Inderscience Publishers

The costs of power: plutonium and the economics of India's prototype fast breeder reactor

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The Indian Department of Atomic Energy plans to expand nuclear power in the country by constructing a large fleet of plutonium fuelled breeder reactors, seen as necessary because of perceived shortage of uranium resources. We analyse the economics of generating electricity at the first such reactor in India, the prototype fast breeder reactor. We find that such electricity will be 80% more expensive than the corresponding cost at pressurised heavy water reactors with our base case assumptions. The economics of breeder electricity is primarily determined by the cost of reprocessing spent fuel to produce plutonium and fabricating it into fuel. Breeder reactors become more competitive as the cost of fuelling heavy water reactors with uranium goes up, but only very slowly. The crossover cost is $1,375 per kilogram of uranium for our base case. At such a high cost, poorer quality ores can be economically mined. We perform an extensive sensitivity analysis to show that the broad conclusions hold even under assumptions that are far more favourable to breeder economics.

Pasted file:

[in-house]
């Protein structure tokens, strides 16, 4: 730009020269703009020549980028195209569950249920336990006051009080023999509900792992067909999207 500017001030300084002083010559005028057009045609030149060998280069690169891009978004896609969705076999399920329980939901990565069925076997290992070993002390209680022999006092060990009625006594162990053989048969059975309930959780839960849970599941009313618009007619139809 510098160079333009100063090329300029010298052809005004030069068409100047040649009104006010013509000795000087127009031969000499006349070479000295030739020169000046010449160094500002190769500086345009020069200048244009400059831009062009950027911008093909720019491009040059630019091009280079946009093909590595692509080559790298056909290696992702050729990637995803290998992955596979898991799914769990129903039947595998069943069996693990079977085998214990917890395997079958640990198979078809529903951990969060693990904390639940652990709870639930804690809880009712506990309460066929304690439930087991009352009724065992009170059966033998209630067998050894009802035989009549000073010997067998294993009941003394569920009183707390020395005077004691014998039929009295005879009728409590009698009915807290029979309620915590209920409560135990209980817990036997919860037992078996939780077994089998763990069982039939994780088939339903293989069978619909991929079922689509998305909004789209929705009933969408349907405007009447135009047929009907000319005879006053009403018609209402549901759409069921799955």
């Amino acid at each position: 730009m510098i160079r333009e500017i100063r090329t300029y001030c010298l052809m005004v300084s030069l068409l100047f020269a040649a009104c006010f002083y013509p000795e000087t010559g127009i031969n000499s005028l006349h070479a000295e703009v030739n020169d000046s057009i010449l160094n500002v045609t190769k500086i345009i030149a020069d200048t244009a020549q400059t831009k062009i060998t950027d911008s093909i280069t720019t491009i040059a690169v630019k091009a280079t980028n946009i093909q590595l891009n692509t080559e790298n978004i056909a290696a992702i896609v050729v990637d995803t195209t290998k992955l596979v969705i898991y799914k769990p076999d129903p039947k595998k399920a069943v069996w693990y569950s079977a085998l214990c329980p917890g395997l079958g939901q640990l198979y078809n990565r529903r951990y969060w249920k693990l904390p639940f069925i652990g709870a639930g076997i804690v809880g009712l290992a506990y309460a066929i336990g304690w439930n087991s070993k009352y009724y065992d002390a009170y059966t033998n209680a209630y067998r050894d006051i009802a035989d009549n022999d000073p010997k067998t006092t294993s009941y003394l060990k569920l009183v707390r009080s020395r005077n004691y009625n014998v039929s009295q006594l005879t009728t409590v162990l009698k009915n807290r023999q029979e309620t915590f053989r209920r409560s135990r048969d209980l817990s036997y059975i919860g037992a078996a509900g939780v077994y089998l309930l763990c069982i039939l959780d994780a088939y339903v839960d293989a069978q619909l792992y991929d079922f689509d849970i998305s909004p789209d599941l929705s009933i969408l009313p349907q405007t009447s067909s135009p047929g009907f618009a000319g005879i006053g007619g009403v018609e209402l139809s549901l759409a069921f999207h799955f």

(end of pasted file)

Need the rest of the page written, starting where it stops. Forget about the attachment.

Keywords: prototype FBRs, fast breeder reactors, PFBR, plutonium breeder economics, electricity costs, India, energy policy, Department of Atomic Energy, DAE breeder programme, uranium availability, reprocessing costs, nuclear power, nuclear energy

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